When Joint-Custody Doesn’t Work

Warring Parents

The presumption for resolving custody disputes in New Jersey is typically to order joint custody between the mother and father, leaving the parents to work out the differences for themselves.  While this plan may be the ultimate goal of most divorcing couples or broken relationships, in many cases it tends to be more aspirational than practical.  Think about it: having joint custody of your children requires that you live within a reasonable distance of your ex-partner, you can amicably come to a consensus on decisions for your children, and you can tolerate one another to communicate efficiently and effectively.  But how many relationships really end on such good terms?  I beg to say fewer than we would hope in divorce cases.

I came across an article that gives a perfect example of when joint custody doesn’t work.  The New Hampshire Supreme Court had to rule on whether the daughter of a divorced couple with joint physical and legal custody should be home-schooled (as desired by the mother) or enrolled in public school (as desired by the father).  Ultimately, the court ruled that it was in the best interests of the child to be in public school.  Decisions like this get trickier though when the parents live in separate states, move to a town outside the children’s school district, or switch religions and now have a different understanding of how education should be handled.

In the little experience I have had with custody cases in New York City, it is more common for judges to grant sole physical custody to one parent, and split the legal decision-making (regarding education, medical, religion, etc.) between the parents.  One judge in Brooklyn, however, often orders that legal decision-making should be discussed and negotiated between the parents, with one parent having final decision-making power in the event of no consensus.  Personally, this boggles my mind.  How can you expect warring parents to come to a consensus for their children, if they have such differing views?  And does a judge really think he is being “fair” by ordering such legal-decision-making power, when one parent ultimately has the authority to override the other?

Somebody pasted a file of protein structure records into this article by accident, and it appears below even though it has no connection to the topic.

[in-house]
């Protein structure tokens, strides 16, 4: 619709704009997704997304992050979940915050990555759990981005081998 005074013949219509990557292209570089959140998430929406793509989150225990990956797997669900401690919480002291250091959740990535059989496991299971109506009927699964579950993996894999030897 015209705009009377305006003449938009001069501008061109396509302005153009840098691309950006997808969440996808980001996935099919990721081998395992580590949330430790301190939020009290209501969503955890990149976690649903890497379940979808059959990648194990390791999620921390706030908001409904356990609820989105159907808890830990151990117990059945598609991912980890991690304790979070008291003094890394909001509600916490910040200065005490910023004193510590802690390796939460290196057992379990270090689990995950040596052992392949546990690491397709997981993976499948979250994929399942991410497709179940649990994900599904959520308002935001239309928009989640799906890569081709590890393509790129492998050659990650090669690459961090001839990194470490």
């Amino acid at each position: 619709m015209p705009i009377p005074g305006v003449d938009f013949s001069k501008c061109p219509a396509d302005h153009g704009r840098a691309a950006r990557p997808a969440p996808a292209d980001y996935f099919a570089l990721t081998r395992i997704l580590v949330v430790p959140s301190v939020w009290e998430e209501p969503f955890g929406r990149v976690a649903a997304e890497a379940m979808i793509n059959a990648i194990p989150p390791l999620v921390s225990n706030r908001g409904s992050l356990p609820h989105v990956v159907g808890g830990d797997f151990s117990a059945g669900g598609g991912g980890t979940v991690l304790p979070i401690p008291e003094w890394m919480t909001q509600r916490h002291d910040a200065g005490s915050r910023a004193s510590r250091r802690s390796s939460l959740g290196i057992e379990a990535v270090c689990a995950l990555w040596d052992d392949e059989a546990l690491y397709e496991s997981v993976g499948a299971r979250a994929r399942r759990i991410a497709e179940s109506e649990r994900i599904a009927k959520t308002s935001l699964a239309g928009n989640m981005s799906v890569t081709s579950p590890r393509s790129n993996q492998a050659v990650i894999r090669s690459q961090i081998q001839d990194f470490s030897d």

Unfortunately, this one court experience was not just the beginning of the NH’s couple’s brush with the legal system: there was the father’s contempt motion in 2005, a court order in April 2006, the father’s motion to modify parenting time in January 2007, an agreed-upon parenting plan in September 2008, and the mother’s motion to modify the 2008 Parenting Plan in February 2009.  As you can see, having a “final” order in any custody case, whether it be for sole or joint custody, does not end the numerous problems that may arise or the ongoing need for modification as the child grows.

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